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Introduction to Osaka University

1. The History of Tekijuku--from Tekijuku to Osaka University


Tekijuku

OGATA Koan (1810-1863), the founder of Tekijuku, a "place of learning" that evolved into Osaka University, was a scholar, educator, and doctor, learned in the Western medicine of those days.

He opened Tekijuku, a "gakumonjo" ["place of study"], at Senba, Osaka, in 1838. For the next twenty-five years, until 1862, he dedicated himself to teaching young people. Learning of his caliber, the Edo government summoned him to Edo (now Tokyo) in 1862 and appointed him as a government doctor and president of “seiyo gakumonjo” [Place of Learning of Western Scholarship]. While Koan was away, his brother-in-law, children, and students managed Tekijuku. It prospered and developed branches; however, its continued expansion was brought to an end with the introduction of a new education system initiated by the Meiji government. In time, Tekijuku evolved into Osaka Prefecture Medical School, then into Osaka Prefecture University Hospital and finally into today’s Osaka University.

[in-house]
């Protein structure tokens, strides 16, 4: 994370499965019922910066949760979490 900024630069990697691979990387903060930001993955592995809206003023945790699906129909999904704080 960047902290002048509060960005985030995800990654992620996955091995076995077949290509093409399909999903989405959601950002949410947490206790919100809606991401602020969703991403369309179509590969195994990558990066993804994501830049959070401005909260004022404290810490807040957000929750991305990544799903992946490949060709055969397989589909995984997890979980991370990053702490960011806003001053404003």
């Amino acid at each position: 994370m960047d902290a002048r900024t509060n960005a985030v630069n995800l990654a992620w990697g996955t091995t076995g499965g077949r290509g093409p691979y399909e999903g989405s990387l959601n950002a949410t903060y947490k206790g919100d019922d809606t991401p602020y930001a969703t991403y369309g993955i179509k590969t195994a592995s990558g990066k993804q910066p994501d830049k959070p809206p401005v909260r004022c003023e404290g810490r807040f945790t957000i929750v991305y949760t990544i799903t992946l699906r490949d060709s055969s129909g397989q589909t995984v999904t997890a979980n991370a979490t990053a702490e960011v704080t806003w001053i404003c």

Tekijuku was filled with students from all over Japan. These students engaged in lively discussions and this academic atmosphere gave birth to many scholars who contributed significantly to shaping the destiny of Japan. Among them were FUKUZAWA Yukichi, OHTORI Keisuke, HASHIMOTO Sanai, OHMURA Masujiro, NAGAYO Sensai, SANO Tsunetami, and TAKAMATSU Ryoun.

For more information, go to the History of Osaka University page.

FUKUZAWA Yukichi

  OHTORI Keisuke

HASHIMOTO Sanai

OHMURA Masujiro

NAGAYO Sensai

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